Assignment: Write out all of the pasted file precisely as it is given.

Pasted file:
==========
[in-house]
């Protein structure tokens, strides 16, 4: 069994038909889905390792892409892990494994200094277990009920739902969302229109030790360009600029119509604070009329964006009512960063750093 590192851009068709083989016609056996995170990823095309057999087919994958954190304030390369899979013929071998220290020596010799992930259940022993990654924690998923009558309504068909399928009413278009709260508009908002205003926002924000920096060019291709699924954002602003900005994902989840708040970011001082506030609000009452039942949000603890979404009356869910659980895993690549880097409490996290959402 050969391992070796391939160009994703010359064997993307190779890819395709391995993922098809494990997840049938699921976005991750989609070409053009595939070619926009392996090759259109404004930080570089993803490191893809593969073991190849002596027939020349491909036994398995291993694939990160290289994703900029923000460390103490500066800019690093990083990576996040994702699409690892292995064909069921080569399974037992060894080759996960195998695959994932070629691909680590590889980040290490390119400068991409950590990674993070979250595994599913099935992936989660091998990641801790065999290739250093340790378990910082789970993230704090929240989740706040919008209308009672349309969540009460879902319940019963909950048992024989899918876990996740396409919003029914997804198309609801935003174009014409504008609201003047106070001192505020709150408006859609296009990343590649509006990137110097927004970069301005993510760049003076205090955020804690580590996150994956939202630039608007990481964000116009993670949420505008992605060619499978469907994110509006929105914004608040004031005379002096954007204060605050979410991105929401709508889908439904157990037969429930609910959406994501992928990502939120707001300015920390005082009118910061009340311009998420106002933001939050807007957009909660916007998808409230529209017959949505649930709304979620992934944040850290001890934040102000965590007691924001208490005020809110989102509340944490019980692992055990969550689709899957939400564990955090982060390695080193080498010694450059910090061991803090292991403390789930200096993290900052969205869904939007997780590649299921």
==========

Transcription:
[in-house]
């Protein structure tokens, strides 16, 4: 069994038909889905390792892409892990494994200094277990009920739902969302229109030790360009600029119509604070009329964006009512960063750093 590192851009068709083989016609056996995170990823095309057999087919994958954190304030390369899979013929071998220290020596010799992930259940022993990654924690998923009558309504068909399928009413278009709260508009908002205003926002924000920096060019291709699924954002602003900005994902989840708040970011001082506030609000009452039942949000603890979404009356869910659980895993690549880097409490996290959402 050969391992070796391939160009994703010359064997993307190779890819395709391995993922098809494990997840049938699921976005991750989609070409053009595939070619926009392996090759259109404004930080570089993803490191893809593969073991190849002596027939020349491909036994398995291993694939990160290289994703900029923000460390103490500066800019690093990083990576996040994702699409690892292995064909069921080569399974037992060894080759996960195998695959994932070629691909680590590889980040290490390119400068991409950590990674993070979250595994599913099935992936989660091998990641801790065999290739250093340790378990910082789970993230704090929240989740706040919008209308009672349309969540009460879902319940019963909950048992024989899918876990996740396409919003029914997804198309609801935003174009014409504008609201003047106070001192505020709150408006859609296009990343590649509006990137110097927004970069301005993510760049003076205090955020804690580590996150994956939202630039608007990481964000116009993670949420505008992605060619499978469907994110509006929105914004608040004031005379002096954007204060605050979410991105929401709508889908439904157990037969429930609910959406994501992928990502939120707001300015920390005082009118910061009340311009998420106002933001939050807007957009909660916007998808409230529209017959949505649930709304979620992934944040850290001890934040102000965590007691924001208490005020809110989102509340944490019980692992055990969550689709899957939400564990955090982060390695080193080498010694450059910090061991803090292991403390789930200096993290900052969205869904939007997780590649299921």